Astronomy:Amenthes Fossae

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Wall of trough of Amenthes Fossae, as seen by HiRISE under HiWish program.

The Amenthes Fossae are a system of troughs in the Amenthes quadrangle of Mars centered at 9.07°N and 102.68°E. They are 850 km across and were named after a classical albedo feature. The classical albedo feature name was based on the Egyptian name for a place where souls of the dead go (Amenthes or Duat). The name Amenthes Fossae was approved in 1976.[1]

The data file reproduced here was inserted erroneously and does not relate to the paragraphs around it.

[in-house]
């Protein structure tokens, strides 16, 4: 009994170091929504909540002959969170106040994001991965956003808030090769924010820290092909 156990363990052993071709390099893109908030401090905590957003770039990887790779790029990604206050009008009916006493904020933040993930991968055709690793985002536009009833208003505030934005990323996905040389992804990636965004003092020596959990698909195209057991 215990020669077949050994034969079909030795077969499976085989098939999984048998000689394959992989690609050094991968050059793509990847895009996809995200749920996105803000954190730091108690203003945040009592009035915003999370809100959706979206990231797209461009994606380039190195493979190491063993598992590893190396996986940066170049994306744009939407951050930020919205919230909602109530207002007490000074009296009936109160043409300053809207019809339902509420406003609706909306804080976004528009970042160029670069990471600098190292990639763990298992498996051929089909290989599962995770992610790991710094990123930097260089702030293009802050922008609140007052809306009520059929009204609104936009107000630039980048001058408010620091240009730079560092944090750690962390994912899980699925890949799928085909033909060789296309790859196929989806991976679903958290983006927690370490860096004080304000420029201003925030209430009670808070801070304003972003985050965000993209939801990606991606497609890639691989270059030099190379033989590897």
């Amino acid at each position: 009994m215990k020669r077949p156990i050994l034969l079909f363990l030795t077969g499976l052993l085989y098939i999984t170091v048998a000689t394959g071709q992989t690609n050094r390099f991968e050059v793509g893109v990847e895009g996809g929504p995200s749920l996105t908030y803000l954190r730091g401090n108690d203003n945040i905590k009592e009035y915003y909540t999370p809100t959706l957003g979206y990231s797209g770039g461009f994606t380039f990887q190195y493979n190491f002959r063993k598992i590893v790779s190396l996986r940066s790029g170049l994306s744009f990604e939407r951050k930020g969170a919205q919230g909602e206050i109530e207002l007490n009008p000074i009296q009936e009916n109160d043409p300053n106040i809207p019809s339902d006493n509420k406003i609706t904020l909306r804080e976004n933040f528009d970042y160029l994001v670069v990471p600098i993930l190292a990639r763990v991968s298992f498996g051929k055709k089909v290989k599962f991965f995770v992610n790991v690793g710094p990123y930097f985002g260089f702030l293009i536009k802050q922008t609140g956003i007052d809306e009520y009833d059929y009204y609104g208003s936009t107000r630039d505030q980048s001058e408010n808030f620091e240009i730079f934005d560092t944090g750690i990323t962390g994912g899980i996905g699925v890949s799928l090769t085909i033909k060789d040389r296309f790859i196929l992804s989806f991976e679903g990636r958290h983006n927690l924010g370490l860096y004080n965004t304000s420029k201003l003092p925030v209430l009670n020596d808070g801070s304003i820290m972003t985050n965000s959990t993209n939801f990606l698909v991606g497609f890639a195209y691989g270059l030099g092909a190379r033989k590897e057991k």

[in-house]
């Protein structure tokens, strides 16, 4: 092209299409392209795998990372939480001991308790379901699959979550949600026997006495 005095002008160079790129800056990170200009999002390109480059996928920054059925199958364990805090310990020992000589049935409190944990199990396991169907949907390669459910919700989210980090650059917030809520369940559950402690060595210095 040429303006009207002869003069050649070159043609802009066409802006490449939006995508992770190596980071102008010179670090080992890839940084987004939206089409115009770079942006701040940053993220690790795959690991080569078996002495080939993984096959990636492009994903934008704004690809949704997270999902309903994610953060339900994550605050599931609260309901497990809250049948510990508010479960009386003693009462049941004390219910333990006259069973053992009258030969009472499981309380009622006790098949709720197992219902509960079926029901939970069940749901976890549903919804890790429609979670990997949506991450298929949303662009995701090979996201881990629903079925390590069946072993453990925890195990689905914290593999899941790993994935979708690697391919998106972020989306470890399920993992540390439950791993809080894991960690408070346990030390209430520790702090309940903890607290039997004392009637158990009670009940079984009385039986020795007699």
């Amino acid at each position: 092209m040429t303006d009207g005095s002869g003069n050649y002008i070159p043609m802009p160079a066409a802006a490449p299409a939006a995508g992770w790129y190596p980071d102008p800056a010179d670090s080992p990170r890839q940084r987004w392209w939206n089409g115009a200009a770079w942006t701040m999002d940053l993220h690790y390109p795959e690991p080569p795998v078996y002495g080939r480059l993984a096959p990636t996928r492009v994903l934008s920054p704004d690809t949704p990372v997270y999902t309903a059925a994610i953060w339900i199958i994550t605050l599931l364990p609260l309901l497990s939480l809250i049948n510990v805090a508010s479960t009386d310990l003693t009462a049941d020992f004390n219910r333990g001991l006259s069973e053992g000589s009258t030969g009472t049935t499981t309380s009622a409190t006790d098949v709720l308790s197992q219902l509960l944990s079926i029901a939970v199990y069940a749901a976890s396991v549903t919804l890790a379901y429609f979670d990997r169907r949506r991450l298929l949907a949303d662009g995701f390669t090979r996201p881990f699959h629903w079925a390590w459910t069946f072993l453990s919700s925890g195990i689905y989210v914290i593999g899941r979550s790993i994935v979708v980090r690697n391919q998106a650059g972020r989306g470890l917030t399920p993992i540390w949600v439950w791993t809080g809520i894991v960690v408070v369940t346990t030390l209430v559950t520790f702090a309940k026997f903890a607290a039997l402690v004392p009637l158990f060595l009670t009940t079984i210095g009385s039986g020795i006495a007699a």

The term "fossae" is used to indicate large troughs when using geographical terminology related to Mars. Troughs, sometimes also called grabens, form when the crust is stretched until it breaks, which forms two breaks with a middle section moving down, leaving steep cliffs along the sides. Sometimes, a line of pits form as materials collapse into a void that forms from the stretching.[2]

See also


  1. "Amenthes Fossae". Gazetteer of Planetary Nomenclature. USGS Astrogeology Research Program.
  2. Mars Global Surveyor MOC2-620 Release

See also